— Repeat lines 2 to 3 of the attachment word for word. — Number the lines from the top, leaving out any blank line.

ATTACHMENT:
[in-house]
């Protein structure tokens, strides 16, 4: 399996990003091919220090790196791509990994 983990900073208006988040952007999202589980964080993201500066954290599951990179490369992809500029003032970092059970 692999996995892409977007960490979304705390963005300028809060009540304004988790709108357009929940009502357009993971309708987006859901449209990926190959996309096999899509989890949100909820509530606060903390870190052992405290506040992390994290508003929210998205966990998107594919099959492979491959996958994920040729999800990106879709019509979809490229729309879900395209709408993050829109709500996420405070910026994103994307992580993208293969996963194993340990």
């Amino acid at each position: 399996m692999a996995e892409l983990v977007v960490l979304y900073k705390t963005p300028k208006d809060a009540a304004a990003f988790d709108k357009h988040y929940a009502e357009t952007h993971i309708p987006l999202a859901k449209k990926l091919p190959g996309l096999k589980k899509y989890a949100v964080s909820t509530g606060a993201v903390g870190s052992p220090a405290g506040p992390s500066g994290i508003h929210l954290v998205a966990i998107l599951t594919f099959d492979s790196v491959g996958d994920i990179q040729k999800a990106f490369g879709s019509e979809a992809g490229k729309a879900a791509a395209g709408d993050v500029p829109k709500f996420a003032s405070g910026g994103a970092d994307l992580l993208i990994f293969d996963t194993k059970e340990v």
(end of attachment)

């Protein structure tokens, strides 16, 4: 399996990003091919220090790196791509990994 983990900073208006988040952007999202589980964080993201500066954290599951990179490369992809500029003032970092059970 692999996995892409977007960490979304705390963005300028809060009540304004988790709108357009929940009502357009993971309708987006859901449209990926190959996309096999899509989890949100909820509530606060903390870190052992405290506040992390994290508003929210998205966990998107594919099959492979491959996958994920040729999800990106879709019509979809490229729309879900395209709408993050829109709500996420405070910026994103994307992580993208293969996963194993340990």
């Amino acid at each position: 399996m692999a996995e892409l983990v977007v960490l979304y900073k705390t963005p300028k208006d809060a009540a304004a990003f988790d709108k357009h988040y929940a009502e357009t952007h993971i309708p987006l999202a859901k449209k990926l091919p190959g996309l096999k589980k899509y989890a949100v964080s909820t509530g606060a993201v903390g870190s052992p220090a405290g506040p992390s500066g994290i508003h929210l954290v998205a966990i998107l599951t594919f099959d492979s790196v491959g996958d994920i990179q040729k999800a990106f490369g879709s019509e979809a992809g490229k729309a879900a791509a395209g709408d993050v500029p829109k709500f996420a003032s405070g910026g994103a970092d994307l992580l993208i990994f293969d996963t194993k059970e340990v």